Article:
Last week there was a great article in the Chronicle on the changing nature of the chair's role in the academy. And, I felt inspired to respond in poetic form; it was so much more fun than doing the stuff that was on my list and I am pleased to share with you that the Chronicle has now published the poem!
For far too long, this small town nestled in the Blue Ridge Mountains seemed like a barren desert for craft beer, a mirage compared to the oasis two hours south in Asheville.
Earlier this year, the area’s image slowly began to change. The first craft brewery in Boone opened in February, another began pouring next door in Blowing Rock earlier this month and soon a third will start in nearby Banner Elk.
Three more breweries are located a short drive down down backcountry roads.
The scene is nowhere near as evolved as rival Asheville, where roughly two dozen breweries make it the state’s craft beer haven. And the question for Boone area: what took so long? “That’s a good question,” said Nathan Paris, at Flat Top Brewing in Banner Elk. “We’ve pretty much got it all, and (craft beer) is finally catching on.”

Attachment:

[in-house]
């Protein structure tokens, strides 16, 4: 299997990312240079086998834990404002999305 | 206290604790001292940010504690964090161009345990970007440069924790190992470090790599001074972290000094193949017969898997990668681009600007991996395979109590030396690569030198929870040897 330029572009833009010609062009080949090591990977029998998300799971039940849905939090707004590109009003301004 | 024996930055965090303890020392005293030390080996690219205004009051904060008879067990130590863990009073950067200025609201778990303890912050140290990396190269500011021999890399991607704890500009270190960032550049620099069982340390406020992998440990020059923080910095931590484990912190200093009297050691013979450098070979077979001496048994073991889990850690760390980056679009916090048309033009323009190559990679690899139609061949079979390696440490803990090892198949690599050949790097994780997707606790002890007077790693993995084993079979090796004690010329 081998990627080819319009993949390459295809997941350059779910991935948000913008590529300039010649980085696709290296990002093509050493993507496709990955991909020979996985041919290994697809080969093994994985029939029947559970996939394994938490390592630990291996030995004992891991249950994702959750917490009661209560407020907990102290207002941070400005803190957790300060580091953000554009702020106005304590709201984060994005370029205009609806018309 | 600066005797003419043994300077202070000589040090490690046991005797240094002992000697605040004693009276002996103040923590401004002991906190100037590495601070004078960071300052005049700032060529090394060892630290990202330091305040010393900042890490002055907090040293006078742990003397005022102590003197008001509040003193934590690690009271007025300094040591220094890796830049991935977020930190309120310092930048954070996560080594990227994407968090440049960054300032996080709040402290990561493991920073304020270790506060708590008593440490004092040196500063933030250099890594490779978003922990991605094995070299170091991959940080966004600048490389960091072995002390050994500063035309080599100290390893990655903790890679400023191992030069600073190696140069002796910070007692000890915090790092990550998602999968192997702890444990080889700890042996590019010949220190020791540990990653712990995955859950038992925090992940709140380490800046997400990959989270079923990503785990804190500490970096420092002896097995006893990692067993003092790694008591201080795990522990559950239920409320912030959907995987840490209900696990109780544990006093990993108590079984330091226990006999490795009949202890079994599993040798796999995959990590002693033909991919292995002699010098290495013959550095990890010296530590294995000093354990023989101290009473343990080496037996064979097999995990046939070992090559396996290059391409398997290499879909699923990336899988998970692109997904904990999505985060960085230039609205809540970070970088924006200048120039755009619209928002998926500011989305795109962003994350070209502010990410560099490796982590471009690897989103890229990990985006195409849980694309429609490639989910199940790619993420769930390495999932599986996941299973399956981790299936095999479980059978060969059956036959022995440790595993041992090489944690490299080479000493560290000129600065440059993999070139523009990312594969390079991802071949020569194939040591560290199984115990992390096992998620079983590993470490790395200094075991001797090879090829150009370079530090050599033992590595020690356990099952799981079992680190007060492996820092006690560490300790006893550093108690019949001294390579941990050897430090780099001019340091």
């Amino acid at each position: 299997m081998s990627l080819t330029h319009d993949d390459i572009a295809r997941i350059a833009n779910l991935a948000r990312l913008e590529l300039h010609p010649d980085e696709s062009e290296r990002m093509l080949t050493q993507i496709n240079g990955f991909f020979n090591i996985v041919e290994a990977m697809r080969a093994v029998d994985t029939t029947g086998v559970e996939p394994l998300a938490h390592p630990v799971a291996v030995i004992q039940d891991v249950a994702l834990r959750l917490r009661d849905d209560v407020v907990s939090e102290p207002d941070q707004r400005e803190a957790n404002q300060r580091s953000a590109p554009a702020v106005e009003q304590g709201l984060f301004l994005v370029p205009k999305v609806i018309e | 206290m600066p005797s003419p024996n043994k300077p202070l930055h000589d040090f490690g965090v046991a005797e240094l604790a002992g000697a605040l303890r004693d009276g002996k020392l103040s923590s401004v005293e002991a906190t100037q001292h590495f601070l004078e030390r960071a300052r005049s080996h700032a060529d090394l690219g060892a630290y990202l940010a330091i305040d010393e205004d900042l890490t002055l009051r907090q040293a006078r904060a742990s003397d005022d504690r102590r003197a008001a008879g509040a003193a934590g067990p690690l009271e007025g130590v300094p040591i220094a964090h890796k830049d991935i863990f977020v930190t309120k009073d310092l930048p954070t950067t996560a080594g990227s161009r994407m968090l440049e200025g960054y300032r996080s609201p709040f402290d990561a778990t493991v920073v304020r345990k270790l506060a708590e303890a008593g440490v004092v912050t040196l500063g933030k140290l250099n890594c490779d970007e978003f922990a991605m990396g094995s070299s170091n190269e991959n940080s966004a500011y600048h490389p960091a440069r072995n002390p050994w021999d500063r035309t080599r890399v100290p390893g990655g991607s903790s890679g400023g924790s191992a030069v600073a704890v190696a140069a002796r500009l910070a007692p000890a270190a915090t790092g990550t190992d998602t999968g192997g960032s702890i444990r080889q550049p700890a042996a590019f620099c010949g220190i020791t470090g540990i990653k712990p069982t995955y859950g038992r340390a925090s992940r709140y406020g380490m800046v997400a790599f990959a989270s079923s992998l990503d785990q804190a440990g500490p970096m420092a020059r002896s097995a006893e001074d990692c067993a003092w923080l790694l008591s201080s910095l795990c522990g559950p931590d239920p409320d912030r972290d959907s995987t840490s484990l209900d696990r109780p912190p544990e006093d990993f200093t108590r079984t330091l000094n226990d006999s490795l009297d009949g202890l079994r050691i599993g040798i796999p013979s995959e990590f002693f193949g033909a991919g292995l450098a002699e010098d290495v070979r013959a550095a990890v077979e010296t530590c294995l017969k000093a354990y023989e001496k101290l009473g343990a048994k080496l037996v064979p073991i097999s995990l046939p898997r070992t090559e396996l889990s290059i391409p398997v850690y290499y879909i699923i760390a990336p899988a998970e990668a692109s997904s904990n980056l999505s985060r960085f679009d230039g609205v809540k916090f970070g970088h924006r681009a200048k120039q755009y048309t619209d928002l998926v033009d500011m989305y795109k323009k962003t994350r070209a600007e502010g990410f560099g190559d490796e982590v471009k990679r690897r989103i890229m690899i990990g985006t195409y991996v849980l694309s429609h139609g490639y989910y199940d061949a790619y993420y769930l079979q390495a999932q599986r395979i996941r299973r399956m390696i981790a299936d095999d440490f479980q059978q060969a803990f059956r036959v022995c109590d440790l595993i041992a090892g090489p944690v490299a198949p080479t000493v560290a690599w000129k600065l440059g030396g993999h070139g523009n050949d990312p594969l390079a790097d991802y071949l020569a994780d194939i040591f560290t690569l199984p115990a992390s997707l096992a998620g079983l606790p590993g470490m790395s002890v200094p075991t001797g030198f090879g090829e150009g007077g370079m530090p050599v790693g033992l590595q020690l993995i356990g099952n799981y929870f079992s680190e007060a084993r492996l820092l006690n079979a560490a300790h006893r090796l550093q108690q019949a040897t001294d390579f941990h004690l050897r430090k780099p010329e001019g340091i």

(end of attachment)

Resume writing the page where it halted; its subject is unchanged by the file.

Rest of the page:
Boone, elevation 3,333 and population 18,000, is often ranked as a top mountain town by national publications. Anchored by quirky Appalachian State University, the town sports a mellow vibe and serves as a launch pad for adventure seekers.
Good beer was always easy to find at Peabody’s Wine and Beer Merchants, the best local bottle shop, which is located at the town’s crossroads. But until recently, a local brewery was missing. Appalachian Mountain Brewery filled the gap when it opened earlier this year.
Few studies explore the linkages between health behaviors and macroeconomic outcomes. This study uses 1971–2007 state-level data from the United States to estimate the impact of beer consumption on economic growth. We document that beer consumption has negative effects on economic growth measures once the endogeneity of beer consumption is addressed. Our estimates are robust to a range of specification checks. These findings run parallel to a large body of literature documenting substantial social and economic costs stemming from alcohol use.
Note that this is our first post in the "Beer" category. What took us so long?